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Apocynum cannabinum (Dogbane, Amy Root, Hemp Dogbane, Indian hemp, Rheumatism Root, or Wild Cotton) is a perennial herbaceous plant that grows throughout much of North America, in the southern half of Canada and throughout the United States. It grows up to 2 meters tall. It prefers moist places. It is a poisonous plant; the name means "poisonous to dogs". All parts of the plant are poisonous and can cause cardiac arrest if ingested.
Additional recommended knowledge
The stems are reddish and contain a milky latex capable of causing skin blisters. The leaves are opposite, simple broad lanceolate, 7-15 cm long and 3-5 cm broad, entire, and smooth on top with white hairs on the underside. The flowers are produced in mid summer, with large sepals, and a five-lobed white corolla.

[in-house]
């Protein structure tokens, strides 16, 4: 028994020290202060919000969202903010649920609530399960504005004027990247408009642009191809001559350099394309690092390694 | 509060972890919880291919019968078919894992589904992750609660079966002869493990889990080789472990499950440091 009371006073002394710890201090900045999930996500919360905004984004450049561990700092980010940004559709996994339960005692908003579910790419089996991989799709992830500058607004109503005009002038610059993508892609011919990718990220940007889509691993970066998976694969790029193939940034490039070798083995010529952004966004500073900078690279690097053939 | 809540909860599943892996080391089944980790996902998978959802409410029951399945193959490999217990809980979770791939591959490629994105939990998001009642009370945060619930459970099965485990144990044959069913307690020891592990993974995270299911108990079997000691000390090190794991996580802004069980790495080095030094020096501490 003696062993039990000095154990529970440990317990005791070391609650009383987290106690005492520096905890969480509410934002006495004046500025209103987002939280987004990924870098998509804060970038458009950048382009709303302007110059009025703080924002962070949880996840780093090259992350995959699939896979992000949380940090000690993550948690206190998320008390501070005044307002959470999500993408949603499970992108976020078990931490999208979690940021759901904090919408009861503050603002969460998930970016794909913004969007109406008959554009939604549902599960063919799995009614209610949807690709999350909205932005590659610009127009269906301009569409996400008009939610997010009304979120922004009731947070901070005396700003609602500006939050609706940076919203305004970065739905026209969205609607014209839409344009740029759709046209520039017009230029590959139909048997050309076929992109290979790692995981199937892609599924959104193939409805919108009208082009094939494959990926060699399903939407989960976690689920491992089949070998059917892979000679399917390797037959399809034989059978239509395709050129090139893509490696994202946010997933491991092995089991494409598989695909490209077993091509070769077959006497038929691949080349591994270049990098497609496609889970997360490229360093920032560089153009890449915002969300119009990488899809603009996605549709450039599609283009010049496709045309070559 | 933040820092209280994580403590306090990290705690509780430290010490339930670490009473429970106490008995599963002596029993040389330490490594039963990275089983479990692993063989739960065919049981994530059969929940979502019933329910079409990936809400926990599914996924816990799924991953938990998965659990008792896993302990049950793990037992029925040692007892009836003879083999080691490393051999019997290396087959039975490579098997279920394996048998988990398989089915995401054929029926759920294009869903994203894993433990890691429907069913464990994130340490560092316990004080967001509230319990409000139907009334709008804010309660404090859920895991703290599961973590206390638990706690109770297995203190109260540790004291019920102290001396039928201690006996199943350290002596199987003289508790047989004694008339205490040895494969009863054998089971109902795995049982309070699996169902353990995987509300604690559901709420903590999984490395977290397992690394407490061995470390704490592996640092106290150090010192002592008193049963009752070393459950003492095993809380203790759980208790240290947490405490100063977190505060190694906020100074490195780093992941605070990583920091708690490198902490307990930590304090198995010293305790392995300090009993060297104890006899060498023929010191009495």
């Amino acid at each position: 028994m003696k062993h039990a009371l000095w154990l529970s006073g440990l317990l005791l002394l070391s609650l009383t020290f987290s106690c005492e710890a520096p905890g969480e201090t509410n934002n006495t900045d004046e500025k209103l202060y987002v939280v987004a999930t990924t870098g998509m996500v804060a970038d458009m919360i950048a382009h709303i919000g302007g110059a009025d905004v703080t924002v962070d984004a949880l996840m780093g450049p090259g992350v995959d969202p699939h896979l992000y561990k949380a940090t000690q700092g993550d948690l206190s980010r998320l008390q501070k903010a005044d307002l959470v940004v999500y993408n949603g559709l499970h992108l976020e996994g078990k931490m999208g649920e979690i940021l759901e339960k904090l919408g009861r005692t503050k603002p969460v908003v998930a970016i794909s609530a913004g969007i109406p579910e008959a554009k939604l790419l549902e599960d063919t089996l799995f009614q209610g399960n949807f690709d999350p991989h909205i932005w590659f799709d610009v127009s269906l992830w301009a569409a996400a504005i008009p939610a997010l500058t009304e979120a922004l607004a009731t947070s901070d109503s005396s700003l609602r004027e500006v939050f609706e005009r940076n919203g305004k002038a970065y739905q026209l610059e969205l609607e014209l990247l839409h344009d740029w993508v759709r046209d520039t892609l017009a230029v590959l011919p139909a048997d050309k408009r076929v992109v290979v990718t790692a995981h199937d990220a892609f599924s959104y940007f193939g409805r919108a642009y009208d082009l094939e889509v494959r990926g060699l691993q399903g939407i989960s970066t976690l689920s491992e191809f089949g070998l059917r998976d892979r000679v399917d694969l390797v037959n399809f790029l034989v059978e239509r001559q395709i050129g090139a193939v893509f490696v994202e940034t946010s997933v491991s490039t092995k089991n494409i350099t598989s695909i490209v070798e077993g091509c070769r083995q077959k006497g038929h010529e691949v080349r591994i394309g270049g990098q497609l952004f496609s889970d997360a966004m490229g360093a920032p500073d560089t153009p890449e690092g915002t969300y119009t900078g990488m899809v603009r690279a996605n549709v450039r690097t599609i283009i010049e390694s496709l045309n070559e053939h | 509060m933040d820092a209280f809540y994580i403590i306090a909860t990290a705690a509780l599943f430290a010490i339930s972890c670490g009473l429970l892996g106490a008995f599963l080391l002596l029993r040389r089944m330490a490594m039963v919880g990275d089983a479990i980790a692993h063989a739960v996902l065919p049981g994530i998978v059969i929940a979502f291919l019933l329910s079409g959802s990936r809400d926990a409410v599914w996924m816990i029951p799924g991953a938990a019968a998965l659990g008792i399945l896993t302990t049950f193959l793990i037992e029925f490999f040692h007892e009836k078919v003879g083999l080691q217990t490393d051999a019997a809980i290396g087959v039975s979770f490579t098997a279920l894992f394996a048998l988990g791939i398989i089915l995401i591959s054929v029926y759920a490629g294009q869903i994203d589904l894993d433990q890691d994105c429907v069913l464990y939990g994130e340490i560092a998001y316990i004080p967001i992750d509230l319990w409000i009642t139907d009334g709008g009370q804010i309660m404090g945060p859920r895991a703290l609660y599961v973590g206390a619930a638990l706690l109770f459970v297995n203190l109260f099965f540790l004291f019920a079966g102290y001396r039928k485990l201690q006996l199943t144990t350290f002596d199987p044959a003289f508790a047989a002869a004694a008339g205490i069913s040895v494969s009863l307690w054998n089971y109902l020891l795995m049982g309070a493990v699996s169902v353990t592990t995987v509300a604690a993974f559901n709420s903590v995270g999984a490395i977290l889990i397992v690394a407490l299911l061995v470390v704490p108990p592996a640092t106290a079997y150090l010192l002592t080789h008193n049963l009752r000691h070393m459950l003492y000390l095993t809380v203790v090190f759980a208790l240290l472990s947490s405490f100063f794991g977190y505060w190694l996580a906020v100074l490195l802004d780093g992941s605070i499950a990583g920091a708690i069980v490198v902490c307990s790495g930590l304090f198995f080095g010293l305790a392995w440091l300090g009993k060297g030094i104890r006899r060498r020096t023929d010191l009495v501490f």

It grows in open wooded areas, ditches, and hillsides; in gardens it can be invasive, growing from spreading roots. When growing among corn, Apocynum cannabinum can reduce yields by up to 10% and when growing among soybeans, by up to 40%. It can be controlled through mechanical means, although it is difficult to control with herbicides.
Indian hemp was used as a source of fiber by Native Americans, to make hunting nets, fishing lines, clothing, and twine. It was also used in herbal medicine to treat syphilis, rheumatism, intestinal worms, fever, asthma, and dysentery. Although the toxins from the plant can cause nausea and catharsis, it has also been used for slowing the pulse.
|This article is licensed under the GNU Free Documentation License. It uses material from the Wikipedia article "Apocynum_cannabinum". A list of authors is available in Wikipedia.|